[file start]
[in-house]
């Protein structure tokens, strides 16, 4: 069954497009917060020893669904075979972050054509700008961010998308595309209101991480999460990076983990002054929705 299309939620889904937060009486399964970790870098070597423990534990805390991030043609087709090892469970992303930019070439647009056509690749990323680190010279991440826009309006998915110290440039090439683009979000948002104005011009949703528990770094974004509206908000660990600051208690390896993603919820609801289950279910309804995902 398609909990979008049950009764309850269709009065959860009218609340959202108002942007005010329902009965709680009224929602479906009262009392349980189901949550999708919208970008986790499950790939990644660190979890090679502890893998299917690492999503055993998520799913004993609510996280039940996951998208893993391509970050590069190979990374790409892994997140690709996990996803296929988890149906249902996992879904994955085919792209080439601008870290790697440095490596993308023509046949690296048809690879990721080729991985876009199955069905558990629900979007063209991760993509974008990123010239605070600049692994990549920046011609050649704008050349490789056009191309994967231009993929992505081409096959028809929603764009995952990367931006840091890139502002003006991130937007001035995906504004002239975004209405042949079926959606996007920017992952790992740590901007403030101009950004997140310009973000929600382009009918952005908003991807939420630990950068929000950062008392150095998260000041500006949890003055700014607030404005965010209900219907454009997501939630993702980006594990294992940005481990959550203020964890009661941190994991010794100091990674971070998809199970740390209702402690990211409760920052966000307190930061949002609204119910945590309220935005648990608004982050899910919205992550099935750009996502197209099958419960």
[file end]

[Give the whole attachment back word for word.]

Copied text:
[in-house]
């Protein structure tokens, strides 16, 4: 069954497009917060020893669904075979972050054509700008961010998308595309209101991480999460990076983990002054929705 299309939620889904937060009486399964970790870098070597423990534990805390991030043609087709090892469970992303930019070439647009056509690749990323680190010279991440826009309006998915110290440039090439683009979000948002104005011009949703528990770094974004509206908000660990600051208690390896993603919820609801289950279910309804995902 398609909990979008049950009764309850269709009065959860009218609340959202108002942007005010329902009965709680009224929602479906009262009392349980189901949550999708919208970008986790499950790939990644660190979890090679502890893998299917690492999503055993998520799913004993609510996280039940996951998208893993391509970050590069190979990374790409892994997140690709996990996803296929988890149906249902996992879904994955085919792209080439601008870290790697440095490596993308023509046949690296048809690879990721080729991985876009199955069905558990629900979007063209991760993509974008990123010239605070600049692994990549920046011609050649704008050349490789056009191309994967231009993929992505081409096959028809929603764009995952990367931006840091890139502002003006991130937007001035995906504004002239975004209405042949079926959606996007920017992952790992740590901007403030101009950004997140310009973000929600382009009918952005908003991807939420630990950068929000950062008392150095998260000041500006949890003055700014607030404005965010209900219907454009997501939630993702980006594990294992940005481990959550203020964890009661941190994991010794100091990674971070998809199970740390209702402690990211409760920052966000307190930061949002609204119910945590309220935005648990608004982050899910919205992550099935750009996502197209099958419960």